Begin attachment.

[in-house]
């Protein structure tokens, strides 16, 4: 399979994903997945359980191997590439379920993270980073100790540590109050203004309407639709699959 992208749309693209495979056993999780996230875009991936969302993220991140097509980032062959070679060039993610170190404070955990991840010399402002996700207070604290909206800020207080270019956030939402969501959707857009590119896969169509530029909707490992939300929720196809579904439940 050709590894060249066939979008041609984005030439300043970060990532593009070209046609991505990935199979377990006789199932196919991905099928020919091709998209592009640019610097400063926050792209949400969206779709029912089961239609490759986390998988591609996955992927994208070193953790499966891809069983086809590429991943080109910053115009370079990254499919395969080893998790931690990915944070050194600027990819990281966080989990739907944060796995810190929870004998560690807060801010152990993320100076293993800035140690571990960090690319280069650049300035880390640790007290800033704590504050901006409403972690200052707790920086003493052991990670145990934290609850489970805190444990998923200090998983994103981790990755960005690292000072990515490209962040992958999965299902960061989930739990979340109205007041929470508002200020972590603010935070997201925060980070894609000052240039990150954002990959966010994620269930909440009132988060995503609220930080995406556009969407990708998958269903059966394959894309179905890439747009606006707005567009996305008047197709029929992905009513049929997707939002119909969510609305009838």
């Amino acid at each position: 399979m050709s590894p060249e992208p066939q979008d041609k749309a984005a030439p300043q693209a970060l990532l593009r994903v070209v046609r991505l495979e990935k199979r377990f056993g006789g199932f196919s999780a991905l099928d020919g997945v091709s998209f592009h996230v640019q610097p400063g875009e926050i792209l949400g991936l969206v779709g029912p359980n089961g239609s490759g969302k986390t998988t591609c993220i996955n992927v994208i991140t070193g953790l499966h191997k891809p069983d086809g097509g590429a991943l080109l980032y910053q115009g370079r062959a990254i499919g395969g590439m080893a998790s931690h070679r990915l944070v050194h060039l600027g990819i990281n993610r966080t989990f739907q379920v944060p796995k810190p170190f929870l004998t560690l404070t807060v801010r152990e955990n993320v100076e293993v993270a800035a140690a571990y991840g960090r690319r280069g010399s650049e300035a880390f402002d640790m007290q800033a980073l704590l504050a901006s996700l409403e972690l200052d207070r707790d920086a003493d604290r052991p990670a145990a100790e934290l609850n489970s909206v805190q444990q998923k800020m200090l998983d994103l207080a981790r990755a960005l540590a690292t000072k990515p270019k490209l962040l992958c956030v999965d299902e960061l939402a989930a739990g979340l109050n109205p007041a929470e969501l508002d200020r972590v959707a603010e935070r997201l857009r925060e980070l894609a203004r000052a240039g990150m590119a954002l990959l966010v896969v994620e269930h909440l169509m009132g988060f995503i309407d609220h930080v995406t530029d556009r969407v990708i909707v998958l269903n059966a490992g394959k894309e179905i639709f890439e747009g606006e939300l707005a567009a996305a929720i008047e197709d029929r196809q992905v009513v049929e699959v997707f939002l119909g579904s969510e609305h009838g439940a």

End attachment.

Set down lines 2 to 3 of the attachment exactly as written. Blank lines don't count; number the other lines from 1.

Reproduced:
């Protein structure tokens, strides 16, 4: 399979994903997945359980191997590439379920993270980073100790540590109050203004309407639709699959 992208749309693209495979056993999780996230875009991936969302993220991140097509980032062959070679060039993610170190404070955990991840010399402002996700207070604290909206800020207080270019956030939402969501959707857009590119896969169509530029909707490992939300929720196809579904439940 050709590894060249066939979008041609984005030439300043970060990532593009070209046609991505990935199979377990006789199932196919991905099928020919091709998209592009640019610097400063926050792209949400969206779709029912089961239609490759986390998988591609996955992927994208070193953790499966891809069983086809590429991943080109910053115009370079990254499919395969080893998790931690990915944070050194600027990819990281966080989990739907944060796995810190929870004998560690807060801010152990993320100076293993800035140690571990960090690319280069650049300035880390640790007290800033704590504050901006409403972690200052707790920086003493052991990670145990934290609850489970805190444990998923200090998983994103981790990755960005690292000072990515490209962040992958999965299902960061989930739990979340109205007041929470508002200020972590603010935070997201925060980070894609000052240039990150954002990959966010994620269930909440009132988060995503609220930080995406556009969407990708998958269903059966394959894309179905890439747009606006707005567009996305008047197709029929992905009513049929997707939002119909969510609305009838």
């Amino acid at each position: 399979m050709s590894p060249e992208p066939q979008d041609k749309a984005a030439p300043q693209a970060l990532l593009r994903v070209v046609r991505l495979e990935k199979r377990f056993g006789g199932f196919s999780a991905l099928d020919g997945v091709s998209f592009h996230v640019q610097p400063g875009e926050i792209l949400g991936l969206v779709g029912p359980n089961g239609s490759g969302k986390t998988t591609c993220i996955n992927v994208i991140t070193g953790l499966h191997k891809p069983d086809g097509g590429a991943l080109l980032y910053q115009g370079r062959a990254i499919g395969g590439m080893a998790s931690h070679r990915l944070v050194h060039l600027g990819i990281n993610r966080t989990f739907q379920v944060p796995k810190p170190f929870l004998t560690l404070t807060v801010r152990e955990n993320v100076e293993v993270a800035a140690a571990y991840g960090r690319r280069g010399s650049e300035a880390f402002d640790m007290q800033a980073l704590l504050a901006s996700l409403e972690l200052d207070r707790d920086a003493d604290r052991p990670a145990a100790e934290l609850n489970s909206v805190q444990q998923k800020m200090l998983d994103l207080a981790r990755a960005l540590a690292t000072k990515p270019k490209l962040l992958c956030v999965d299902e960061l939402a989930a739990g979340l109050n109205p007041a929470e969501l508002d200020r972590v959707a603010e935070r997201l857009r925060e980070l894609a203004r000052a240039g990150m590119a954002l990959l966010v896969v994620e269930h909440l169509m009132g988060f995503i309407d609220h930080v995406t530029d556009r969407v990708i909707v998958l269903n059966a490992g394959k894309e179905i639709f890439e747009g606006e939300l707005a567009a996305a929720i008047e197709d029929r196809q992905v009513v049929e699959v997707f939002l119909g579904s969510e609305h009838g439940a």